Each year millions of people participate in clinical trials sponsored by the pharmaceutical industry. Most Americans participate because they think that by doing so, they are helping to find cures for diseases like Breast Cancer or because they have hopes that an experimental drug will help their particular condition. Ideally, trials help discover, through statistical analysis, if a treatment is effective for a large group of people. Perhaps you have even considered participating in a clinical trial at one time or another. But do clinical trials really accomplish their goals?
Big Pharma is Big Money
The World Health Organization(WHO) states that there is“an inherent conflict of interest between the legitimate business goals of manufacturers and the social, medical and economic needs of providers and the public to select and use drugs in the most rational way.” This statement reflects the questionable R & D practices of the $300 billion dollar a year pharmaceutical industry. Today, the 10 largest drug companies control over one-third of the market, and the industry is expected to swell to $400 billion within three years. Ironically, according to WHO, companies spend about one-third of their sales revenue on marketing. This is about twice what they spend on research and development.
Clinical Trial Results – Whose Statistics Are They Anyway?
Author Clifton Leafjuly, in an eye-opening piece for the New York Times, dives deep into the contradictions of clinical trial culture by zooming in on a few examples. Avastin, a drug for an aggressive form of brain cancer, has gone through 400 clinical trials with varying results. Yet it is still unclear why Avastin “works” for some and does not work for others.
“Despite looking at hundreds of potential predictive biomarkers, we do not currently have a way to predict who is most likely to respond to Avastin and who is not,” says a spokesperson for Genentech, a division of the Swiss pharmaceutical giant Roche, that makes the drug. Despite all the unknowns, Avastin still does $6 billion dollars a year in annual sales.
How is this possible? According to Leafjuly, this is the norm, not the exception.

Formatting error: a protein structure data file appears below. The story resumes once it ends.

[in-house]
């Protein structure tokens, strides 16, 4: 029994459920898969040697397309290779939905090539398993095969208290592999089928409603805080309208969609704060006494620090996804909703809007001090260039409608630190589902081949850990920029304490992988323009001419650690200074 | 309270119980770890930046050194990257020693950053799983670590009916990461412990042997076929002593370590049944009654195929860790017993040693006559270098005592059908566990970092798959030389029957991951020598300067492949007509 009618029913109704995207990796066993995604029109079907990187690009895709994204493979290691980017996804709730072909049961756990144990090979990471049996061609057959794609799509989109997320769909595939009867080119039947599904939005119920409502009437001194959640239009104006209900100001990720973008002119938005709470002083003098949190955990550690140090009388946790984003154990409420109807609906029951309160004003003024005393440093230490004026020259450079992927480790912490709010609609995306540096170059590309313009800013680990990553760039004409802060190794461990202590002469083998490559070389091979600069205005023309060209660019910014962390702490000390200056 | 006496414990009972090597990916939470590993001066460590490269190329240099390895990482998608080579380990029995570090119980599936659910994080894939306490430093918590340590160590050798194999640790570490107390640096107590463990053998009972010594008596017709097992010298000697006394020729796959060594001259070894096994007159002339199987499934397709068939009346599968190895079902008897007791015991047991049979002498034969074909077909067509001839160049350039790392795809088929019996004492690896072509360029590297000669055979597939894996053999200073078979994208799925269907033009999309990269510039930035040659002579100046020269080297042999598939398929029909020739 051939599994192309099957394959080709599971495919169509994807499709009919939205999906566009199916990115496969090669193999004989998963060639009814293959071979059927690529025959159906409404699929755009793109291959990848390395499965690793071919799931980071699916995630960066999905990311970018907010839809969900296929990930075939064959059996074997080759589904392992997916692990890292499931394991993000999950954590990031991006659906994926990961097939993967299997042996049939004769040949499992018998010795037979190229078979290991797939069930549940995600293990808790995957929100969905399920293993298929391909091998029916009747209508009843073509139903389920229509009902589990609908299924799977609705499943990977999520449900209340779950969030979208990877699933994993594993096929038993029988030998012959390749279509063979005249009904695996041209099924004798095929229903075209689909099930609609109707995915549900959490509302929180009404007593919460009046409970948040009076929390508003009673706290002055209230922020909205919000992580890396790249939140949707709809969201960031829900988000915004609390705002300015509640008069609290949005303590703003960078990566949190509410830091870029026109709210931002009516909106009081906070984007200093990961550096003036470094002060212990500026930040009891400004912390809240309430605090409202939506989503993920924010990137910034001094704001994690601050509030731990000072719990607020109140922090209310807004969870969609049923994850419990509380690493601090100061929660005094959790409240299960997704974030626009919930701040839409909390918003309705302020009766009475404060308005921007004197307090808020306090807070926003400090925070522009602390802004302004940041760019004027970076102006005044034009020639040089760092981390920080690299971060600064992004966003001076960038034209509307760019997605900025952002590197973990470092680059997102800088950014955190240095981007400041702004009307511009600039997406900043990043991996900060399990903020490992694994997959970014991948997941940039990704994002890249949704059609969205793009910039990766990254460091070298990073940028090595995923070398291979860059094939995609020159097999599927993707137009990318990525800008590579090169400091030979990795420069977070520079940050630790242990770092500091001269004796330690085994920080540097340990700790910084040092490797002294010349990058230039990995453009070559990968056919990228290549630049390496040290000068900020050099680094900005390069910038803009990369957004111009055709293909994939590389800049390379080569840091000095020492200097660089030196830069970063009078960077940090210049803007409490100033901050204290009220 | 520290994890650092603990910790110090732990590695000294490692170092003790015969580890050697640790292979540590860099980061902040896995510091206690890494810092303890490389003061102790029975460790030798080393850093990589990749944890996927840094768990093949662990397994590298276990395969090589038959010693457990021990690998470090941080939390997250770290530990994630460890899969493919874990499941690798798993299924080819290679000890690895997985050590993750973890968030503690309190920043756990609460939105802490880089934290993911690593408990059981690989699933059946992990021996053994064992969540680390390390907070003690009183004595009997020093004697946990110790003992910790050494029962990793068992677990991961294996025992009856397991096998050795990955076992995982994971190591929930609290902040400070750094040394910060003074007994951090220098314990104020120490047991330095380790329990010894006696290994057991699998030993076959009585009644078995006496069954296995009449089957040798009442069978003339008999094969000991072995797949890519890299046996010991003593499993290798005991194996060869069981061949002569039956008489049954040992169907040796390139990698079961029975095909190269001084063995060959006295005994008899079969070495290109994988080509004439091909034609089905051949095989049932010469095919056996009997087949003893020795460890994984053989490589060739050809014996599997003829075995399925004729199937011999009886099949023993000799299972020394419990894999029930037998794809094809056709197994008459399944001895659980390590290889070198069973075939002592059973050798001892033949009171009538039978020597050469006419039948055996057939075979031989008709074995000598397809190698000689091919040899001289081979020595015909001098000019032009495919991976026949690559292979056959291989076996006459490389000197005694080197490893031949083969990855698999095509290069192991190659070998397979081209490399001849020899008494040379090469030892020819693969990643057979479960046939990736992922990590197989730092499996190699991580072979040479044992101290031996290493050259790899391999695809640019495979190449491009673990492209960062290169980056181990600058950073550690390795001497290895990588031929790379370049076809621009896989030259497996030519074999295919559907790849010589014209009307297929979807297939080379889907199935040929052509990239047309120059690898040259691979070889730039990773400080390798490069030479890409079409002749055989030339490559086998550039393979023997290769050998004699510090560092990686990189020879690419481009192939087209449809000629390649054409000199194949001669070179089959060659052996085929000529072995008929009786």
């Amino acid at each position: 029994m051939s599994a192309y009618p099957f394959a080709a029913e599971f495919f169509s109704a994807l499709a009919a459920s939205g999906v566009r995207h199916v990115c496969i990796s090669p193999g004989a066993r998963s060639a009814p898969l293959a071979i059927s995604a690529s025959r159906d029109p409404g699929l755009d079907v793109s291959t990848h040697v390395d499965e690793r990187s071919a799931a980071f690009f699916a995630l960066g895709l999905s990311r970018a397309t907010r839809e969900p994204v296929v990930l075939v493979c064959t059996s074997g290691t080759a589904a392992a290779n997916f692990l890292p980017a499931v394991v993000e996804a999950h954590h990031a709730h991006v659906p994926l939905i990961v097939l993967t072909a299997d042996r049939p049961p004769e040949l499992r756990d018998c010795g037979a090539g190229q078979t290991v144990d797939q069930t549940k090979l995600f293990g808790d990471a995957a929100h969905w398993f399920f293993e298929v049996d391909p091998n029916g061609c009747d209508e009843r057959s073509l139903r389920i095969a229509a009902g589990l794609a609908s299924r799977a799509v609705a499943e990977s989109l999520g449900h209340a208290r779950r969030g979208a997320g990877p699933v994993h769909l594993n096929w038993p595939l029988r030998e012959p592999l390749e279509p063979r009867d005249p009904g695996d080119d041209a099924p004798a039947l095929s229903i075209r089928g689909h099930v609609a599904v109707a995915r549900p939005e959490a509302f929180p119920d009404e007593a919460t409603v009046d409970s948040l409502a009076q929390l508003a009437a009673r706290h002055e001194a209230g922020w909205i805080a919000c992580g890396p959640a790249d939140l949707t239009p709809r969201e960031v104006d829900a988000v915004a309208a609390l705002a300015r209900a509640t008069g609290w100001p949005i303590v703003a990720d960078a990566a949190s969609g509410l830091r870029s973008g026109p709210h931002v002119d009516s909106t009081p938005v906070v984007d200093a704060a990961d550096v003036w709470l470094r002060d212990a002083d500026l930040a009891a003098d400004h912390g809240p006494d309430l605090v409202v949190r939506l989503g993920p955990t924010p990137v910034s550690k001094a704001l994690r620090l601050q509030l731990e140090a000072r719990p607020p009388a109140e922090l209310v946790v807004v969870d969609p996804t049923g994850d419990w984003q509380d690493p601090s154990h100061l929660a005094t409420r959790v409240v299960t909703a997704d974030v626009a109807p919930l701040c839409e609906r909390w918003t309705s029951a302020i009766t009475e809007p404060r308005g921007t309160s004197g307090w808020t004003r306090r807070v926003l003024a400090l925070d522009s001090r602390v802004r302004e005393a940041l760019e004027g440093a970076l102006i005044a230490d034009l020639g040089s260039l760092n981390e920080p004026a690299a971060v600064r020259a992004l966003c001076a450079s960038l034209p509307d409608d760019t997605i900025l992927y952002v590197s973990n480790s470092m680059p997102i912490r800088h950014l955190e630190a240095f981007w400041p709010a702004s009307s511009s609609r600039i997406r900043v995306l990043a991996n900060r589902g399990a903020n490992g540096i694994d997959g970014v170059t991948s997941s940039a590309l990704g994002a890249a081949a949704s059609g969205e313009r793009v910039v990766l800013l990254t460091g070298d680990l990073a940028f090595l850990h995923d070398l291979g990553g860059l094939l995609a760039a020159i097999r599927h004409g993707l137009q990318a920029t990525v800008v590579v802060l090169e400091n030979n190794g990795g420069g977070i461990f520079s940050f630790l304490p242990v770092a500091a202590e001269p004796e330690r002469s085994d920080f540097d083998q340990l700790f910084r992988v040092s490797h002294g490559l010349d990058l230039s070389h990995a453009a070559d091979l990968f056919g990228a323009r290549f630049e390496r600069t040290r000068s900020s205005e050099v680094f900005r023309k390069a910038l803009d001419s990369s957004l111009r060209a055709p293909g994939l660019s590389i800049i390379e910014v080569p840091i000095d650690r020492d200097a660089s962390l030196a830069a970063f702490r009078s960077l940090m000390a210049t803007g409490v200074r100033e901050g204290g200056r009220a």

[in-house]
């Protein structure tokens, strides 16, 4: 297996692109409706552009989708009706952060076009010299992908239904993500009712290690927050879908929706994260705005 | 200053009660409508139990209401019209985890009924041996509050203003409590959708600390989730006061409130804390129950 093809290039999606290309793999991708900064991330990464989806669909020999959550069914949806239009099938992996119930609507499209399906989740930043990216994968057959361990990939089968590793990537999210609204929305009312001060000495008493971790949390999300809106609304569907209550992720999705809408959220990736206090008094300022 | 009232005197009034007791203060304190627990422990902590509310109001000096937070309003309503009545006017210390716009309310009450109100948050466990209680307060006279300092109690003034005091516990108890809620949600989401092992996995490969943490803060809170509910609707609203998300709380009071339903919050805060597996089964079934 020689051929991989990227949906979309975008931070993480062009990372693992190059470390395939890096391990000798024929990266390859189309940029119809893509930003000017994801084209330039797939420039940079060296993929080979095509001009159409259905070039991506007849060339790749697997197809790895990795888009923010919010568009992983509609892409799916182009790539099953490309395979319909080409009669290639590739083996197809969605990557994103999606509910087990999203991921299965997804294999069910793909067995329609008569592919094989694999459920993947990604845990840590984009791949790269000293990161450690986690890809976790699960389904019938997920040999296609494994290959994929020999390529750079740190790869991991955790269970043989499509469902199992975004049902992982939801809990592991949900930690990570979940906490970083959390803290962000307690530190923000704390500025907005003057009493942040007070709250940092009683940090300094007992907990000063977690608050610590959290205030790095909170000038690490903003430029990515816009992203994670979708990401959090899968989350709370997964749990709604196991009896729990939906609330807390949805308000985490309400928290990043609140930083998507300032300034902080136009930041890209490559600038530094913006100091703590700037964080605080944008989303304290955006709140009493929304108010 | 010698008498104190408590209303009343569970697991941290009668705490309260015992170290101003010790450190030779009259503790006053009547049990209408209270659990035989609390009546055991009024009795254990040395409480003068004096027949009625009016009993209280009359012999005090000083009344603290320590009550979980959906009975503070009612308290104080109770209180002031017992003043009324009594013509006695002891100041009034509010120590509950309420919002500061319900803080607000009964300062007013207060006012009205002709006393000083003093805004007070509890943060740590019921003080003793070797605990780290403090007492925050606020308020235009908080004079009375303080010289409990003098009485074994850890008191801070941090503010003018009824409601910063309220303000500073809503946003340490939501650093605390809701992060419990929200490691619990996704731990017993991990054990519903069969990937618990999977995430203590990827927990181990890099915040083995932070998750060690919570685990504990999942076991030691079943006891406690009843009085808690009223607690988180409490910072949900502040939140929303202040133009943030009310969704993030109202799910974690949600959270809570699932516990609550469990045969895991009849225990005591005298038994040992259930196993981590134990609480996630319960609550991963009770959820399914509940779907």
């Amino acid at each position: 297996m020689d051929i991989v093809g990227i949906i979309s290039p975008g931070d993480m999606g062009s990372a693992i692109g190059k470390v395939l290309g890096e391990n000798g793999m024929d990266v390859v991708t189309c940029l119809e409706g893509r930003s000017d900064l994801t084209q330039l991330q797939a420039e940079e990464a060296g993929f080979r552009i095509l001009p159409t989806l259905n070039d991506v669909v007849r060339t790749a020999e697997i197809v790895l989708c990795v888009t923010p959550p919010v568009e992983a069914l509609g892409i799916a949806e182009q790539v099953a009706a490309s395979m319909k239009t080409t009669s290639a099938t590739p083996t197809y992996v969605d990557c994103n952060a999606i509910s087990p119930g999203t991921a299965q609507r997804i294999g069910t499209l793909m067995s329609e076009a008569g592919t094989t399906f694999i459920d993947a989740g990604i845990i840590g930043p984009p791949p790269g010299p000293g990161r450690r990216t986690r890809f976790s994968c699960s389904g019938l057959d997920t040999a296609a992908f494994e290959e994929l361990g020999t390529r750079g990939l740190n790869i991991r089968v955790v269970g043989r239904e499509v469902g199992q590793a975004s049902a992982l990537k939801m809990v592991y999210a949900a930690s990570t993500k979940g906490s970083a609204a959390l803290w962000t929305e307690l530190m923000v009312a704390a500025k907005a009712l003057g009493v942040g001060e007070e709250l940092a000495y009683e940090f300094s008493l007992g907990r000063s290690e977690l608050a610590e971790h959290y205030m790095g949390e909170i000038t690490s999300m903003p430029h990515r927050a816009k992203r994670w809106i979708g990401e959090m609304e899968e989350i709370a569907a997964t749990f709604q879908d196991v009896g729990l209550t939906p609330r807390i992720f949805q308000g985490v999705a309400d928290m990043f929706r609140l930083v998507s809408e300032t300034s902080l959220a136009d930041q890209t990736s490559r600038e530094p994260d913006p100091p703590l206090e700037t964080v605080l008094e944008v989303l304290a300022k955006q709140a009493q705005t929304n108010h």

“We are just as confused about a host of other long-tested therapies: neuroprotective drugs for stroke, erythropoiesis-stimulating agents for anemia, the antiviral drug Tamiflu,” he says, citing the 16 novel medicines that were withdrawn from the market between 2000 to 2010, roughly 6% of the total.
Natural Therapies Work With Your Unique Body System
The reasons behind Big Pharma’s flawed trial system are many. Priorities that favor profits over people is a big one and so are factors like inconsistencies between trial drug participation populations and populations who actually use the drug (53% of new cancer diagnosis, for example, are 65 and old but this group accounts for only 33% of cancer drug trial participants).
The real issue goes much deeper than this, though. The human body is a miraculous network of interconnected systems─ and no two body systems are alike. While conventional medicine continues to espouse the use of drugs to “cure” diseases (and continues to use the flawed system of clinical trials to put questionable drugs on the market), natural therapies use herbs, supplements, nutrition and other modalities to gently bring the body back to balance.
Natural therapies also work with the body’s uniqueness and innate ability to heal itself, the way that nature intended. One of the fundamental principles of the “7 Essentials System™ “ and that of all natural healing modalities, is that dis-ease simply cannot grow in a healthy body. In contrast to the philosophy of conventional medicines and their use of drugs, the common sense goal of any healing protocol should be strengthen the body by working with it, not against it in any way.